Once more, it’s time to visit a few of the things I’ve spotted on-line recently.
Neil Gaiman, author of American Gods which is about to become an American TV series, and David Mitchell, author of The Bone Clocks, met for the first time in London recently. Their conversation is recorded here.
Is Arthur C. Clarke’s Rendezvous with Rama the best science fiction novel ever? I’ve seen that being argued recently, but whatever your opinion this two-part discussion of the book at Strange Horizons (here and here) may change your mind.
One of the most exciting things about science fiction right now is that it is no longer just an Anglo-American literature. Critic Mark Bould has been promoting science fiction from Africa, and his latest update is here, with lots of intriguing titles to look out for.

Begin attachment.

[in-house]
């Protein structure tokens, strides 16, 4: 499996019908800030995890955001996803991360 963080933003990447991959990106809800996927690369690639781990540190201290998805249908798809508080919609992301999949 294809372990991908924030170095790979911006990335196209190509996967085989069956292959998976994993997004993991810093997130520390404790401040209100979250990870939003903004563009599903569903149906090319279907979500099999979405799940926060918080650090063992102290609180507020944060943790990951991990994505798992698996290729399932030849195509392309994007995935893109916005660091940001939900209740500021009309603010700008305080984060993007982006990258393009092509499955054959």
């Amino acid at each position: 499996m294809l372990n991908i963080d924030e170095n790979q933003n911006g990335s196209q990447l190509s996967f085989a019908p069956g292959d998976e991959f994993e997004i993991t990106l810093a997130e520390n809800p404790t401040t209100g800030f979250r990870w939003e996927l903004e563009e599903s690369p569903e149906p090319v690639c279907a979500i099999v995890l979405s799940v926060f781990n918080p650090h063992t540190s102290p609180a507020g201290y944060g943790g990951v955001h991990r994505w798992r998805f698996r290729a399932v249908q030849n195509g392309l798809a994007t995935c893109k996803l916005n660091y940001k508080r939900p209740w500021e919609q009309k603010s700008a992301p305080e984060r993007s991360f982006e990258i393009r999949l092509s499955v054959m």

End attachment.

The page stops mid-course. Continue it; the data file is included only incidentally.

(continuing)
Finally, utopia is a science fiction idea that had a major effect on political thinking (or vice versa), and there’s a fascinating discussion here that takes us back to Mary Shelley (author of Frankenstein) and her father William Godwin.
From Nebula and Hugo Award–nominated Carolyn Ives Gilman comes Dark Orbit, a compelling novel featuring alien contact, mystery, and murder.
Reports of a strange, new habitable planet have reached the Twenty Planets of human civilization. When a team of scientists is assembled to investigate this world, exoethnologist Sara Callicot is recruited to keep an eye on an unstable crewmate.